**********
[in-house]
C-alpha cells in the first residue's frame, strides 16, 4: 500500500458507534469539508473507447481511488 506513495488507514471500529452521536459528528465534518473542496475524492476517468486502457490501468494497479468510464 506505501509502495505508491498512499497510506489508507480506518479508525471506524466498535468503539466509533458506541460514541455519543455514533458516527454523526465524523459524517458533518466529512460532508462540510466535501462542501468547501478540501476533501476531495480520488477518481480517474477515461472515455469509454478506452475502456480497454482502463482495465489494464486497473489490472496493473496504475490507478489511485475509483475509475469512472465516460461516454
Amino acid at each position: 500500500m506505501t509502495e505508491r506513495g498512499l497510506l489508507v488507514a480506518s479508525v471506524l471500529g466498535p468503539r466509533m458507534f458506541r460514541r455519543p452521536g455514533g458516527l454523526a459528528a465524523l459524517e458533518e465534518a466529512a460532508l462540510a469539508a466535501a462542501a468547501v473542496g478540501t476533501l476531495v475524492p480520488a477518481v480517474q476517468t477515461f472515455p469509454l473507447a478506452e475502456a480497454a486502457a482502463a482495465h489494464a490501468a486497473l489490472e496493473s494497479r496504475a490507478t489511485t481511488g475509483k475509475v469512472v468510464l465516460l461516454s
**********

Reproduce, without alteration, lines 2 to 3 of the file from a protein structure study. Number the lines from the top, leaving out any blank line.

C-alpha cells in the first residue's frame, strides 16, 4: 500500500458507534469539508473507447481511488 506513495488507514471500529452521536459528528465534518473542496475524492476517468486502457490501468494497479468510464 506505501509502495505508491498512499497510506489508507480506518479508525471506524466498535468503539466509533458506541460514541455519543455514533458516527454523526465524523459524517458533518466529512460532508462540510466535501462542501468547501478540501476533501476531495480520488477518481480517474477515461472515455469509454478506452475502456480497454482502463482495465489494464486497473489490472496493473496504475490507478489511485475509483475509475469512472465516460461516454
Amino acid at each position: 500500500m506505501t509502495e505508491r506513495g498512499l497510506l489508507v488507514a480506518s479508525v471506524l471500529g466498535p468503539r466509533m458507534f458506541r460514541r455519543p452521536g455514533g458516527l454523526a459528528a465524523l459524517e458533518e465534518a466529512a460532508l462540510a469539508a466535501a462542501a468547501v473542496g478540501t476533501l476531495v475524492p480520488a477518481v480517474q476517468t477515461f472515455p469509454l473507447a478506452e475502456a480497454a486502457a482502463a482495465h489494464a490501468a486497473l489490472e496493473s494497479r496504475a490507478t489511485t481511488g475509483k475509475v469512472v468510464l465516460l461516454s